Alex Cunningham resigned as shadow minister for the natural environment.

Steve Reed resigned as a shadow local government minister.

Roberta Blackman-Woods resigned as a shadow housing minister.

Wayne David resigned as a shadow minister covering the Cabinet Office, Scotland and justice.

Jenny Chapman, has resigned as shadow childcare and early years minister

Stephen Kinnock resigned as parliamentary private secretary to Angela Eagle, the shadow secretary of state and shadow business secretary.

Karin Smyth resigned as parliamentary private secretary to Heidi Alexander.

Ruth Smeeth resigned as parliamentary private secretary to the shadow Northern Ireland & Scotland teams.

Jess Phillips has resigned as a parliamentary private secretary to the shadow education team.


Dan Jarvis

The MP for Barnsley, a former army officer who served in Kosovo, Iraq and Afghanistan, has been tipped as a Labour leader since he entered parliament in 2011. Jarvis (43) could appeal to both poorer communities that are turning away from Labour and the middle-class centrists it needs to win. He is relatively unknown outside Westminster, however, and may be reluctant to lead his party into likely defeat at an early election.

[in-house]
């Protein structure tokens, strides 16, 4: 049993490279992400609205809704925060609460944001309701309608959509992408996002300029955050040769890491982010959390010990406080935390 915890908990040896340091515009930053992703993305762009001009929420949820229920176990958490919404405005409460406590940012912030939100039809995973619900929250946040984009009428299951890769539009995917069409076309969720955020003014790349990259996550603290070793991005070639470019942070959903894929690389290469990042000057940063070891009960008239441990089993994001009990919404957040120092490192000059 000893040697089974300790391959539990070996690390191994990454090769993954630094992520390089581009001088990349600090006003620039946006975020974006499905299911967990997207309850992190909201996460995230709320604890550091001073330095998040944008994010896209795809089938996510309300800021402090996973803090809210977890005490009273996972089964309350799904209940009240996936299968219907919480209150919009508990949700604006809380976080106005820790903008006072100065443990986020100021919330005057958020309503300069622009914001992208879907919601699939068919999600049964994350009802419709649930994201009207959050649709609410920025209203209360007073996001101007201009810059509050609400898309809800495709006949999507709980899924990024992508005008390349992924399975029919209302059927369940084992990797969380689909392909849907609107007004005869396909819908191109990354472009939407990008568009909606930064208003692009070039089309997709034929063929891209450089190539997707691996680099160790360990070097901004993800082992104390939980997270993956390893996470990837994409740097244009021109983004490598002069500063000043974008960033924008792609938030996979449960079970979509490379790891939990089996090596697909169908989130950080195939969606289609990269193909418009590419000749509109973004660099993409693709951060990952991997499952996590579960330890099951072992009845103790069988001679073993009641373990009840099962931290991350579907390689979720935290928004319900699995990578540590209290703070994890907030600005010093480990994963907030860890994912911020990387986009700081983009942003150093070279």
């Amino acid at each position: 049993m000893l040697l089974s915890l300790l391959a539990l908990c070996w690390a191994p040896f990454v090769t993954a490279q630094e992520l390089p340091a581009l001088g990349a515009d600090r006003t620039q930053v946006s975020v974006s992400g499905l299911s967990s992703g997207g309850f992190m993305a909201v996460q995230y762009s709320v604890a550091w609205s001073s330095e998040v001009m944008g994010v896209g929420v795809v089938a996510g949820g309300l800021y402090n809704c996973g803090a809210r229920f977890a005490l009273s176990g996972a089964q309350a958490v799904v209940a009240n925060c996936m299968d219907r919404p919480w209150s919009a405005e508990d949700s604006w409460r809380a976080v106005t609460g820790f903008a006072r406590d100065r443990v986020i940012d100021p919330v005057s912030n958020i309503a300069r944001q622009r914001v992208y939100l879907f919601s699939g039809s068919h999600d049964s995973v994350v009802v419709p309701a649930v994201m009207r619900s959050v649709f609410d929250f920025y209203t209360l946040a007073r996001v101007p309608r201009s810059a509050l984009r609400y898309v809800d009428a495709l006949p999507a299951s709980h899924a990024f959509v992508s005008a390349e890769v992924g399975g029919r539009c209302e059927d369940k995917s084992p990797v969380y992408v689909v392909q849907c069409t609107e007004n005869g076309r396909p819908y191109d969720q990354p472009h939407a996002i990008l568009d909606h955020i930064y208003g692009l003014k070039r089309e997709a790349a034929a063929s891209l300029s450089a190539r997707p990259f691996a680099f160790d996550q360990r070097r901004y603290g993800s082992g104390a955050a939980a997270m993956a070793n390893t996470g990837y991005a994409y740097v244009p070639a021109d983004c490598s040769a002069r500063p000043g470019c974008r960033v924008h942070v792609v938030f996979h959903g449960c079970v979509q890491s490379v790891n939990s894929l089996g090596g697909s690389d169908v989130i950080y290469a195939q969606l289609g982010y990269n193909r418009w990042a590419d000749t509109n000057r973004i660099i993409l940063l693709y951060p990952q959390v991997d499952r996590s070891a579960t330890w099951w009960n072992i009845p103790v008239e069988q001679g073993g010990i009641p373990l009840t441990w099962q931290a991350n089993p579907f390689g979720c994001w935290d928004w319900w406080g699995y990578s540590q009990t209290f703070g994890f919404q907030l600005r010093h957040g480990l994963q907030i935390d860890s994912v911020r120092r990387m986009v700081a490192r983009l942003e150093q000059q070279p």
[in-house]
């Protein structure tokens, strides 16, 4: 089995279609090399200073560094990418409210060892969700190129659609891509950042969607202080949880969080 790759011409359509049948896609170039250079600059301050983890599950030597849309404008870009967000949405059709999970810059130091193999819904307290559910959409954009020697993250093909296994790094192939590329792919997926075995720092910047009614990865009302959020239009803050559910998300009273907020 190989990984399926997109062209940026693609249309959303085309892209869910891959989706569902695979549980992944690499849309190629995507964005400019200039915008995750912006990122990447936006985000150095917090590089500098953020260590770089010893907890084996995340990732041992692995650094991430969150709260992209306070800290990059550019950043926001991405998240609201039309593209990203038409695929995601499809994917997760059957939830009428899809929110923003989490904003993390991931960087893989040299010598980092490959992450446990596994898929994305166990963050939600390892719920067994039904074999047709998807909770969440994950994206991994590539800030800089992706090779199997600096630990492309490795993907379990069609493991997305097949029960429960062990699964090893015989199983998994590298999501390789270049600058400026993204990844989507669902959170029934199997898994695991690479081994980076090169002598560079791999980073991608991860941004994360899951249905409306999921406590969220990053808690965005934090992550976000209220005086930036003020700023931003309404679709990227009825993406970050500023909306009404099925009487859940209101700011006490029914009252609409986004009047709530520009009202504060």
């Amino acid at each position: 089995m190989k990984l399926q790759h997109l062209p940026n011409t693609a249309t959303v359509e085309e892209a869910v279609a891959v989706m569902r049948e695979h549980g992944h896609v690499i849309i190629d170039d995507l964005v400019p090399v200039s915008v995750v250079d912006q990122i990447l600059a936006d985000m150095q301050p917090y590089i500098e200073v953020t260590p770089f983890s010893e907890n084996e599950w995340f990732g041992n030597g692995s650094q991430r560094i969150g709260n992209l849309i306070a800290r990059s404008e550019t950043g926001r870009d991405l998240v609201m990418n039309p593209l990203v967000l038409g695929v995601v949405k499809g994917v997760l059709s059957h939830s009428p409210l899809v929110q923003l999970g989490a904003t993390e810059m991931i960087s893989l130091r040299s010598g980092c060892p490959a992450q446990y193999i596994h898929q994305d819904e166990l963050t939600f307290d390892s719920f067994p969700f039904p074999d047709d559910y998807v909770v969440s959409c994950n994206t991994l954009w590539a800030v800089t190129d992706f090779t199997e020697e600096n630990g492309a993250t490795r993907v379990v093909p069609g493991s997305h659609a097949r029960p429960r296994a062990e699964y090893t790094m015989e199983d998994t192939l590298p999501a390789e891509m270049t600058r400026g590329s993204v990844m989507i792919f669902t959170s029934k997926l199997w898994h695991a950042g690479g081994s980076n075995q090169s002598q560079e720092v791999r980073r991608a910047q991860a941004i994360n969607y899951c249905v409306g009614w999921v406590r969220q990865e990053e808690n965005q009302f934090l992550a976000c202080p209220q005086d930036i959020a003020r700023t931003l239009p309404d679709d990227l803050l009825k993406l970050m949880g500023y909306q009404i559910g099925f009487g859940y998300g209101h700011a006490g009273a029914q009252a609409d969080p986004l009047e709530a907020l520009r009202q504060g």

Tom Watson

Deputy leader Tom Watson won a big mandate from the party membership at the same time as Jeremy Corbyn last year. An Old Labour figure, he has been loyal to Corbyn until now, serving as a bridge between the leader’s left-wing coterie and other wings of the party. Watson is experienced in the role of assassin and, as an ally of Gordon Brown, helped to topple Tony Blair.

Lisa Nandy

Wigan MP and shadow energy secretary Lisa Nandy (36) has long been seen as a leadership candidate from the soft left of the party. The daughter of an Indian father and English mother, the former children’s rights activist is an effective media performer whose appeal stretches beyond her own ideological wing of the party.

Angela Eagle

The shadow business secretary is one of the most experienced members of the Labour front bench, an MP since 1992 who served in Gordon Brown’s cabinet. She represented the Remain campaign in television debates ahead of the referendum, the loss of which she has blamed on austerity policies.

Guardian Service